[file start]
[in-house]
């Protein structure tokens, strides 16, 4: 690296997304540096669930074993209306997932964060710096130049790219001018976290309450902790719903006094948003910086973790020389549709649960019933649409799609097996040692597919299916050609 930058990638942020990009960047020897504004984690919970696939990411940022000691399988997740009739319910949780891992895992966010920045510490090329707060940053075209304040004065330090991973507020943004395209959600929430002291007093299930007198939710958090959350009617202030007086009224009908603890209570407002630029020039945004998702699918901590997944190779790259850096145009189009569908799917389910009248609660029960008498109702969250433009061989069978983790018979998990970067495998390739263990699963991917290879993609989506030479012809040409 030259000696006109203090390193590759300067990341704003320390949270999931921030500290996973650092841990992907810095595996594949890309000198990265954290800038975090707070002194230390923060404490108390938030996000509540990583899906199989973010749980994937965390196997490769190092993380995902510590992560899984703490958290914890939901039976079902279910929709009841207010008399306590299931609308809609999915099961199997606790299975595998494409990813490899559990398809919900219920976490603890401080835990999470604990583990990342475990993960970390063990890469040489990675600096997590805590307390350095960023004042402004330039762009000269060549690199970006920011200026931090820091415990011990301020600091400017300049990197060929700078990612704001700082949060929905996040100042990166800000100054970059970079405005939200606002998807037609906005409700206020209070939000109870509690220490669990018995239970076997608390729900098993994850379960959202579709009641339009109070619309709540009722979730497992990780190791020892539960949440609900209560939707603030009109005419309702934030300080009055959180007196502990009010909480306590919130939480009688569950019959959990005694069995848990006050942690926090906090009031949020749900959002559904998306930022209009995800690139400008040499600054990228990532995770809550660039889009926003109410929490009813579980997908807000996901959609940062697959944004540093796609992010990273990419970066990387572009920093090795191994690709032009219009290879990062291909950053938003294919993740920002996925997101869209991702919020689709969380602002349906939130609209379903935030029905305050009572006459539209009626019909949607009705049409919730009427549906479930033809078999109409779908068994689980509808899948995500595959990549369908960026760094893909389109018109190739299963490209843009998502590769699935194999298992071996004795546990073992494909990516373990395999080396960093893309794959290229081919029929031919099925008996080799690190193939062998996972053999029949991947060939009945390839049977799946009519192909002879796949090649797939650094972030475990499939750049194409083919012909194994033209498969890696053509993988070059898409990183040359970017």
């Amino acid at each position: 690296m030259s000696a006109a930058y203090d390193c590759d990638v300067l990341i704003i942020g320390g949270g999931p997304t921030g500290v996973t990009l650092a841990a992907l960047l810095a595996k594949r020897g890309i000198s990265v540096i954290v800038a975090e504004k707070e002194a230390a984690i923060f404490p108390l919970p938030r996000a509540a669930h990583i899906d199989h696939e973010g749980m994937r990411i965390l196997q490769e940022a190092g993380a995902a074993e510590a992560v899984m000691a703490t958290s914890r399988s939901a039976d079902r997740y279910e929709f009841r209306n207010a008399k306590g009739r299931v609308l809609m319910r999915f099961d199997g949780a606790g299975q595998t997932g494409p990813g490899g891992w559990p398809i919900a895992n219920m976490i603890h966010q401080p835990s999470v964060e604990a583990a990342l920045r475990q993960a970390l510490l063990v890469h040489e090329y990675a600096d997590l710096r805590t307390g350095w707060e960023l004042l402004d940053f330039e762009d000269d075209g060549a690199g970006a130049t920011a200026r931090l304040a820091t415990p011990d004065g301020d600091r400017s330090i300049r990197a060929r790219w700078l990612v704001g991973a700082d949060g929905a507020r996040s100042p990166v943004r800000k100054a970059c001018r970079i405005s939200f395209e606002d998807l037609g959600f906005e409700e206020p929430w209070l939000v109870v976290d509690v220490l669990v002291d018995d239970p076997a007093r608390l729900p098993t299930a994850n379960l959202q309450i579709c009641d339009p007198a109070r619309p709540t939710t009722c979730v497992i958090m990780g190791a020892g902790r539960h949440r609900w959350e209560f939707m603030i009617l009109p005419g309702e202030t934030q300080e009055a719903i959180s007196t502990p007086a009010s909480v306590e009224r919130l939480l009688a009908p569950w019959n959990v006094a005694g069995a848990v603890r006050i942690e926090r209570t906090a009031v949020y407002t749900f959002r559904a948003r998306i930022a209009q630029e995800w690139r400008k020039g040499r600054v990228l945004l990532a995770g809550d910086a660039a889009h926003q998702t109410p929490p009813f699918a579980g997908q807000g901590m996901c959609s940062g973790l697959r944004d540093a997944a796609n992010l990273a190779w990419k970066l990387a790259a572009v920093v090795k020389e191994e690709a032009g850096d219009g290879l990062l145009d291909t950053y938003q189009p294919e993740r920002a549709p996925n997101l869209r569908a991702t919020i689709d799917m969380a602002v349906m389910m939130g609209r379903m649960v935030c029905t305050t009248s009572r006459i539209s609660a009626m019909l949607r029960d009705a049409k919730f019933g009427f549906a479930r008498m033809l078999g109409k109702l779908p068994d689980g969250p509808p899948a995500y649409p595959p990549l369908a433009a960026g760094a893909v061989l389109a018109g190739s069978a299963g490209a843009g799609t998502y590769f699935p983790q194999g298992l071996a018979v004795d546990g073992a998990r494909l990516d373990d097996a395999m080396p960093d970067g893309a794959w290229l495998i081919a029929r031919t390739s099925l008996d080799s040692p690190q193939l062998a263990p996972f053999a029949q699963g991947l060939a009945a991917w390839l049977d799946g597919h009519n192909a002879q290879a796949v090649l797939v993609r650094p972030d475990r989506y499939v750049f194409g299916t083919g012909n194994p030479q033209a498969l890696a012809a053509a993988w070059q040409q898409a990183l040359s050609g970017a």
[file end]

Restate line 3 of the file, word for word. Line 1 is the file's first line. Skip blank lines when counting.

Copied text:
């Amino acid at each position: 690296m030259s000696a006109a930058y203090d390193c590759d990638v300067l990341i704003i942020g320390g949270g999931p997304t921030g500290v996973t990009l650092a841990a992907l960047l810095a595996k594949r020897g890309i000198s990265v540096i954290v800038a975090e504004k707070e002194a230390a984690i923060f404490p108390l919970p938030r996000a509540a669930h990583i899906d199989h696939e973010g749980m994937r990411i965390l196997q490769e940022a190092g993380a995902a074993e510590a992560v899984m000691a703490t958290s914890r399988s939901a039976d079902r997740y279910e929709f009841r209306n207010a008399k306590g009739r299931v609308l809609m319910r999915f099961d199997g949780a606790g299975q595998t997932g494409p990813g490899g891992w559990p398809i919900a895992n219920m976490i603890h966010q401080p835990s999470v964060e604990a583990a990342l920045r475990q993960a970390l510490l063990v890469h040489e090329y990675a600096d997590l710096r805590t307390g350095w707060e960023l004042l402004d940053f330039e762009d000269d075209g060549a690199g970006a130049t920011a200026r931090l304040a820091t415990p011990d004065g301020d600091r400017s330090i300049r990197a060929r790219w700078l990612v704001g991973a700082d949060g929905a507020r996040s100042p990166v943004r800000k100054a970059c001018r970079i405005s939200f395209e606002d998807l037609g959600f906005e409700e206020p929430w209070l939000v109870v976290d509690v220490l669990v002291d018995d239970p076997a007093r608390l729900p098993t299930a994850n379960l959202q309450i579709c009641d339009p007198a109070r619309p709540t939710t009722c979730v497992i958090m990780g190791a020892g902790r539960h949440r609900w959350e209560f939707m603030i009617l009109p005419g309702e202030t934030q300080e009055a719903i959180s007196t502990p007086a009010s909480v306590e009224r919130l939480l009688a009908p569950w019959n959990v006094a005694g069995a848990v603890r006050i942690e926090r209570t906090a009031v949020y407002t749900f959002r559904a948003r998306i930022a209009q630029e995800w690139r400008k020039g040499r600054v990228l945004l990532a995770g809550d910086a660039a889009h926003q998702t109410p929490p009813f699918a579980g997908q807000g901590m996901c959609s940062g973790l697959r944004d540093a997944a796609n992010l990273a190779w990419k970066l990387a790259a572009v920093v090795k020389e191994e690709a032009g850096d219009g290879l990062l145009d291909t950053y938003q189009p294919e993740r920002a549709p996925n997101l869209r569908a991702t919020i689709d799917m969380a602002v349906m389910m939130g609209r379903m649960v935030c029905t305050t009248s009572r006459i539209s609660a009626m019909l949607r029960d009705a049409k919730f019933g009427f549906a479930r008498m033809l078999g109409k109702l779908p068994d689980g969250p509808p899948a995500y649409p595959p990549l369908a433009a960026g760094a893909v061989l389109a018109g190739s069978a299963g490209a843009g799609t998502y590769f699935p983790q194999g298992l071996a018979v004795d546990g073992a998990r494909l990516d373990d097996a395999m080396p960093d970067g893309a794959w290229l495998i081919a029929r031919t390739s099925l008996d080799s040692p690190q193939l062998a263990p996972f053999a029949q699963g991947l060939a009945a991917w390839l049977d799946g597919h009519n192909a002879q290879a796949v090649l797939v993609r650094p972030d475990r989506y499939v750049f194409g299916t083919g012909n194994p030479q033209a498969l890696a012809a053509a993988w070059q040409q898409a990183l040359s050609g970017a």